Portrait of Samuel Johnson
Portrait of Samuel Johnson

Samuel Johnson and Vladimir Nabokov seem diametrically opposed. The quintessential Englishman, the epitome of the eighteenth-century “Age of Johnson,” favored lofty abstractions, moralistic content and elaborate Latinate style. Modern readers often assume that his works are impenetrable: his criticism misguided, his poetry prosaic, his essays didactic. Nabokov, by contrast, is the embodiment of the witty, urbane, and cosmopolitan modern writer. An uprooted victim of violent revolution, a scientist and scholar, he wandered across two continents and wrote, in two languages, subtly sophisticated, exquisitely stylish, and teasingly elusive books. Yet Nabokov perceived the greatness of and was strangely drawn to Johnson, whose appearance, character, and writings profoundly influenced the creation of his tragi-comic masterpiece, Pale Fire (1962). Nabokov’s cunningly covert allusions to Johnson provide an intellectual context for John Shade’s life and art, make the vague outlines of his character more vivid and distinct, and add depths of interest and meaning to the novel.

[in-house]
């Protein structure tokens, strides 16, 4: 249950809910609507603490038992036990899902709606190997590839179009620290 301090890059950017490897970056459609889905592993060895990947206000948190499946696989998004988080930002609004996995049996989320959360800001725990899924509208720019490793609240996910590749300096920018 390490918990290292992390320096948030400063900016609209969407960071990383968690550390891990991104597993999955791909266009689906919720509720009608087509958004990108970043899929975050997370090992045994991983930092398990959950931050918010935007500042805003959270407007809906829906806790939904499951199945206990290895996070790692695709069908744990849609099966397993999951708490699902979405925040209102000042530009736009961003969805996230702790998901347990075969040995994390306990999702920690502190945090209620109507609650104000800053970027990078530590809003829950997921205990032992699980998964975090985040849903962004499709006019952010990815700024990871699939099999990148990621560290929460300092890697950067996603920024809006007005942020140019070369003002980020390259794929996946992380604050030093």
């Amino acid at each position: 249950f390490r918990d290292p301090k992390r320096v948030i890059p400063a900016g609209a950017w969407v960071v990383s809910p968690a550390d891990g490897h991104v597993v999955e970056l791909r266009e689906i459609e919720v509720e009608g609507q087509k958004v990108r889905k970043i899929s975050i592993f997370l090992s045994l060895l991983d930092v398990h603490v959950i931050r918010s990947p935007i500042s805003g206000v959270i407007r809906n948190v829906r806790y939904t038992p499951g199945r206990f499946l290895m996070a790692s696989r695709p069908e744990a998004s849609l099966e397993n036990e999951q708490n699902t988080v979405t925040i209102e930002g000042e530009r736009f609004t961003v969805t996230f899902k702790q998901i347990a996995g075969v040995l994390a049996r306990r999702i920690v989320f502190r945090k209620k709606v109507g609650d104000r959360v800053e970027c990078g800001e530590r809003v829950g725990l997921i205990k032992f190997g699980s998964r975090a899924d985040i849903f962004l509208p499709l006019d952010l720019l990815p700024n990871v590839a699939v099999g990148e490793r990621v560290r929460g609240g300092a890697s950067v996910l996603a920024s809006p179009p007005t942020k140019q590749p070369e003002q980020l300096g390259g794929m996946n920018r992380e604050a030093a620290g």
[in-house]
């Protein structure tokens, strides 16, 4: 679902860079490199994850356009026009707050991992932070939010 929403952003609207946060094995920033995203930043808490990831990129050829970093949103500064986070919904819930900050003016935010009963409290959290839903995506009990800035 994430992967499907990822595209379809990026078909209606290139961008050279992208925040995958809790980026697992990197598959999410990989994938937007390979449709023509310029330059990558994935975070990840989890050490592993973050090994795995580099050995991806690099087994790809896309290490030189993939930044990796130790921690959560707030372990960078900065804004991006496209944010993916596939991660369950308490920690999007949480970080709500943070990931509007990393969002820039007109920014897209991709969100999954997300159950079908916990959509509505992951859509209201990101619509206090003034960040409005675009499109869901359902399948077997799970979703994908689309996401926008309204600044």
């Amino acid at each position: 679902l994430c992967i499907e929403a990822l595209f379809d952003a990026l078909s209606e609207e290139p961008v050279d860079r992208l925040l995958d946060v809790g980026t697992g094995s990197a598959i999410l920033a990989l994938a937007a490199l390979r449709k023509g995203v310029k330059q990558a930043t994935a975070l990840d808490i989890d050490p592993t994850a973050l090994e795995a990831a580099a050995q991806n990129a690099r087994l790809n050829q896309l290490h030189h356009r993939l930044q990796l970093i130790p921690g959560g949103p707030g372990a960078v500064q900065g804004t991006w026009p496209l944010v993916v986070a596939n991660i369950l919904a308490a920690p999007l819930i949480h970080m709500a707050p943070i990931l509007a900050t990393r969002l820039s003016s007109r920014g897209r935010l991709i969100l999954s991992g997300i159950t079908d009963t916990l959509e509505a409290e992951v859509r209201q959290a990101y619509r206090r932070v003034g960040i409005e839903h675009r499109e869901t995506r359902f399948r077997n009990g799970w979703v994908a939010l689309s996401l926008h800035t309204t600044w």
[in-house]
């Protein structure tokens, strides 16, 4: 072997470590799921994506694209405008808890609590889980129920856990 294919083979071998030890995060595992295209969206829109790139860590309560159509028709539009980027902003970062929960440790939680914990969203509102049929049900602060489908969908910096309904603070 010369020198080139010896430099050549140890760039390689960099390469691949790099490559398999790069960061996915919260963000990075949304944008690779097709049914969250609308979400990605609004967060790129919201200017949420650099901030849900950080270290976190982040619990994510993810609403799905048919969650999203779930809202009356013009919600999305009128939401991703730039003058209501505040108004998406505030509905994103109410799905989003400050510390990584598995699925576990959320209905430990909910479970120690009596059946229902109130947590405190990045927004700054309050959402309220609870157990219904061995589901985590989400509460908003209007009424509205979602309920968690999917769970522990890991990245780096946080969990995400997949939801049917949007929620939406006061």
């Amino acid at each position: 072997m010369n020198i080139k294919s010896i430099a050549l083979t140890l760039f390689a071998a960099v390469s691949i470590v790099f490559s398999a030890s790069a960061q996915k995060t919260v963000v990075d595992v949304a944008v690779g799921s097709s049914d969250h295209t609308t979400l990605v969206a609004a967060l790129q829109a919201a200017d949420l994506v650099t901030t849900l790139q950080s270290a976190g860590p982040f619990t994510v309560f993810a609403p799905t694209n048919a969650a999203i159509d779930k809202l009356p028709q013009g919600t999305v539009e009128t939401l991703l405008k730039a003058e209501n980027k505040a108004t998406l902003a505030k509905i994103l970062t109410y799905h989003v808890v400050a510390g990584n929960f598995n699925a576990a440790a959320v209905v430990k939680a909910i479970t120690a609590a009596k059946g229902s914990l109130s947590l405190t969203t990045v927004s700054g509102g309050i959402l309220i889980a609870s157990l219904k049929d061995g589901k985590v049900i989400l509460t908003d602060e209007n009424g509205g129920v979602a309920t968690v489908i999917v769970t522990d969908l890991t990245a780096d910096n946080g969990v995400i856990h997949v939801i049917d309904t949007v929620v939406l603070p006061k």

The epigraph from James Boswell’s Life of Samuel Johnson (incorrectly cited by his narrator, the pedantic Charles Kinbote, as the Life of Dr. Johnson) immediately alerts readers to Johnson’s monumental presence in the novel. The epigraph relates how Johnson told his friend Bennet Langton, whom Johnson first met when the tall, scholarly young man was an undergraduate at Oxford, that a crazy gentleman had been shooting cats: “then in a sort of kindly reverie, he bethought himself of his own favourite cat and said, ‘But Hodge shan’t be shot; no, no, Hodge shall not be shot.’” Johnson fed his beloved cat with oysters that he personally fetched from the fishmonger.

Nabokov is the embodiment of the witty, urbane, and cosmopolitan modern writer.